After reading Shuri, issue 1, I couldn’t quite find all of my bearings. I had made it through all roughly 23 pages, but there was so much, still is, to process.
Part of what is so profoundly important in having the World of Wakanda and a hero like the Black Panther, is our ability to see a small piece of Afrofuturism, and elements of Black Quantum futurism, played out on this grand comic stage. Part of the world’s critical importance is the opportunity each tale and character allows for explorations of self-actualization, and a fully realized set of Black stories in shared spaces.
Shuri picks up on this, runs with it, soars with it, and ultimately appears to be prepared to go nuclear. I set it down, and immediately after, let my thoughts and feelings about this first issue run away. They haven’t come back to me. Not quite yet.
T’Challa is away again. Wakanda, like so much of our continental and diasporic family, is in yet another space of flux and transition. Things feel unsettled.
Always vigilant, mercurial and brilliant is Shuri. Not only is she the main character, naturally, she remains the emotional anchor for this entire world. To my eye, she feels very much like the hopefulness, and small aches of pessimism, and forward march, being worn by our community as a whole. She is this broad, shining canvas, and a perfect starting point for a comic birthed into today’s emotional context.
She is remarkably brave, exceptionally humble, gifted, passionate, curious, impatient, ambitious and loyal. In her pages, written by Nnedi Okorafor, there is a balanced, fully realized being, growing, and struggling and crafting a world that is not yet ready for her, her ideas or her personhood. Not quite yet. The world doesn’t yet realize how urgently it needs her. Not all of it.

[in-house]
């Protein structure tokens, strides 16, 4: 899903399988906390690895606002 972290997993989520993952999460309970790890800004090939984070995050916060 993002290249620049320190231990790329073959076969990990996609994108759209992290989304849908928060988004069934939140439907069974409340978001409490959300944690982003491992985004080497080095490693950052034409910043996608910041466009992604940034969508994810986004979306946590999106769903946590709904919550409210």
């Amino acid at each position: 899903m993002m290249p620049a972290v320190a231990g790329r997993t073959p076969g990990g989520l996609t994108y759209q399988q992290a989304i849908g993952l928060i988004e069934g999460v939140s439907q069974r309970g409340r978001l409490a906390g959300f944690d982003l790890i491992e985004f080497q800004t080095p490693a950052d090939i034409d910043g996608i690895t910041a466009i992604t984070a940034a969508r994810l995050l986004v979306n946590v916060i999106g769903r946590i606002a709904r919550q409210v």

What impacted me most, immediately rocked me from reading this as a comic only, were the glimpses of the future forced to us now. Shuri engaging technology as a spiritual and actual neighbor, her flying above, but being fully grounded with, Wakanda. In her hands and mind, Wakanda feels rather like a space station, and she is searching further into the stars while still having the world around her home press against her.
There is always work to be done. A family to save. A brother to protect. A genius mind to be balanced against a world without a vocabulary to speak to it.
Shuri is no island in these works. That is what rocked me next. The strength of purpose of not only the nation of Wakanda, but the women of Wakanda being, and further becoming, the voice of the nation, and this comic world.
Where in the end of issue 1, where you count on the hero team coming together, we are given our alliance. We are allowed to see what a future hero team will look like. There before us, taking up the mantle, knowing what must be done, are the women of Wakanda. Not the royals, or the Council, or the supposedly powerful. The women of Wakanda. From all walks of life, from all places and beings, and experiences. A chorus of the voice of women, in that setting.
Shuri, if we are being most honest, is precisely what the future of heroes can and should look like. She comes replete with all of the grand strengths and flaws of heroes, and is so much more fleshed out toward what heroes, and humans, should evolve toward.
The voice, and feeling, and tone, and power of this work is grounded in how confidently it asserted this story being that of women. It feels right as it is the direction we need to ascend toward should we seek true evolution. This first issue felt very much like a shout.
I am looking forward to every issue, every month, and in being similarly rocked, and seeing this new, and future hero, get after it. This feels like a moment we should not miss out on having been present for, as I believe it will be the truth of our future very soon.
If we are to be grow, and necessarily change and be preserved, it will be influenced largely by the will and genius of Women. We will arrive at the necessary junctures with Women at the lead, and our greatest stories and victories will be penned and spoken by Women.
This tale, Shuri, is rather more than a comic, and we are fortunate for that. Read up.